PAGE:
Brittain Bancroft, a technician at Accurate Steering and Tire in Minto, N.B., is competing for the title of Canada’s Smartest Person.
An automotive technician from Minto, N.B. says he drew on skills he learned in the repair bay when he competed for the title of Canada’s smartest person.
Britt Bancroft, a tech at Accurate Steering & Tire Ltd., was a contestant on the CBC reality show Canada’s Smartest Person this summer. The winner will be announced on the season finale Sunday at 8 p.m.
“It’s a little surreal right now,” the self-confessed introvert says of all the attention he’s been getting lately. “I’m a pretty quiet guy, so this is something I’ve had to get used to. But it’s also been a lot of fun.”
The show, hosted by Jessi Cruickshank, measures logical, linguistic, physical, visual, social, and musical strengths in a series of unusual challenges.
“Music is probably my weak spot but, as a technician, I find that I use all the other areas on a day-to-day basis,” says Britt. “I think I’m pretty well-rounded, so I thought I had a half decent chance of winning.”
He also figured the show would give him a chance to get out of his comfort zone… and he wasn’t wrong. Among the pressures he faced was a live studio audience, complicated puzzles, and tight time constraints.
“Once I was there and doing the challenges, I managed to block out everything but the problem that I had to solve.”
Fortunately, one of the challenges played to his strengths. He was asked to put a series of gears in the right place to make a machine work. In the moments before the competition began, he managed to figure out the proper placement of two of the gears, giving him an immediate head start when the clock started.
The show, hosted by Jessi Cruickshank and Jeff Douglas, measures logical, linguistic, physical, visual, social, and musical strengths in a series of unusual challenges.
“I’ve always enjoyed problem solving,” he says. “Whether it’s a word problem, or a math problem, or a physical problem around the house. I always want to figure things out. And, of course, fixing cars is all about trying to solve problems. I solve problems all day every day.”
Britt won a spot in the series finale by beating all of his competitors that day: a neuroscientist, a lawyer, a personal trainer, a university professor, and a law student. Since his episode aired on Dec. 4, locals have been streaming into the shop to congratulate him.
Britt says his boss, Terry Hunziker, owner of Accurate Steering & Tire Ltd. was really good about giving him the time off to travel to Toronto for the show.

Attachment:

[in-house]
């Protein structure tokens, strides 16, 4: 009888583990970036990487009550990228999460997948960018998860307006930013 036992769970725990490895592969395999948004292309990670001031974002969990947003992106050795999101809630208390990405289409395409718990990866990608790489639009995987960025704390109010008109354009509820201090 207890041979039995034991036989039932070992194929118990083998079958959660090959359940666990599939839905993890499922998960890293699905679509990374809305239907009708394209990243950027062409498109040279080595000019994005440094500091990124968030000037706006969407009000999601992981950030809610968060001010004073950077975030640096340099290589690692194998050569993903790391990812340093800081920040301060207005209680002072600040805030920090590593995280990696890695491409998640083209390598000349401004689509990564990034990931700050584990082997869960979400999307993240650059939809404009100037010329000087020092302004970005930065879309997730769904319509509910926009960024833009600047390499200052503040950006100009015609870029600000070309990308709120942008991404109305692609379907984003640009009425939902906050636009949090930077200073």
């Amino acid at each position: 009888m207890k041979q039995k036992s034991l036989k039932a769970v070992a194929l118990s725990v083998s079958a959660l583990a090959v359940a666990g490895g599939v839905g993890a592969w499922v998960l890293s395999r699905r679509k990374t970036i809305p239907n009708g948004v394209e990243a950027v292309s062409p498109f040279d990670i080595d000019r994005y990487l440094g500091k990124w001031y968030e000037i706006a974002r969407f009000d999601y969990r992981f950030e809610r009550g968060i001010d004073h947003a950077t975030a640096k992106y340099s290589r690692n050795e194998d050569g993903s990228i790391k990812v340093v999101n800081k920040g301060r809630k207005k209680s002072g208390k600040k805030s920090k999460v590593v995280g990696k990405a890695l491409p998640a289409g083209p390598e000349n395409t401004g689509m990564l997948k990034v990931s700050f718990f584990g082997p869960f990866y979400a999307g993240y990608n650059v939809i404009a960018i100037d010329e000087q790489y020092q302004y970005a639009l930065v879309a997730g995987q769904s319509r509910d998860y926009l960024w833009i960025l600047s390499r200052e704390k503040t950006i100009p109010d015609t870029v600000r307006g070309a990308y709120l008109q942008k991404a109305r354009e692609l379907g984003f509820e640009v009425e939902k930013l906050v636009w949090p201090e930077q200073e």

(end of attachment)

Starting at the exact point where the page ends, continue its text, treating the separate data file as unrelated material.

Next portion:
“When I told him about it, Terry agreed this was a once-in-a-lifetime opportunity and he said he’d get by without me.”
In fact, Terry seems to be enjoying the attention his shop has been getting and he’s proud of his employee. He says Britt was a great addition to his staff earlier this year.
“I know his family. They’ve been customers of mine for years. My kids went to school with him and his brothers, who are all really smart,” he says. “When I lost one of my techs and a job opportunity opened up, Britt found out really fast and was on the phone with me to join the team.”
Hunziker says he likes to work with academic types.
“You don’t have to be a car guy to be a good technician,” he says. “When I’m looking to hire someone, I tend to pick guys who come from academic courses in school, as opposed to shop courses. It’s because of the way they think and the way they approach problems.”
Britt studied criminology and philosophy at St. Thomas University in Fredericton, N.B., with an eye to getting into the corrections field. Ultimately, though, he followed other interests.
“I couldn’t afford to have a washer pump replaced on my car so I took a crack at it myself. It took me forever, but I managed it, and it was actually kind of fun. So I thought I should try doing this for a living. One thing led to another and here I am.”
He hasn’t regretted the decision for a minute.
“I have fun every day,” he says. “Everyone has challenging days, but I love my job. I love going to work and solving problems and meeting people. I get paid to get dirty, and that’s fine with me.”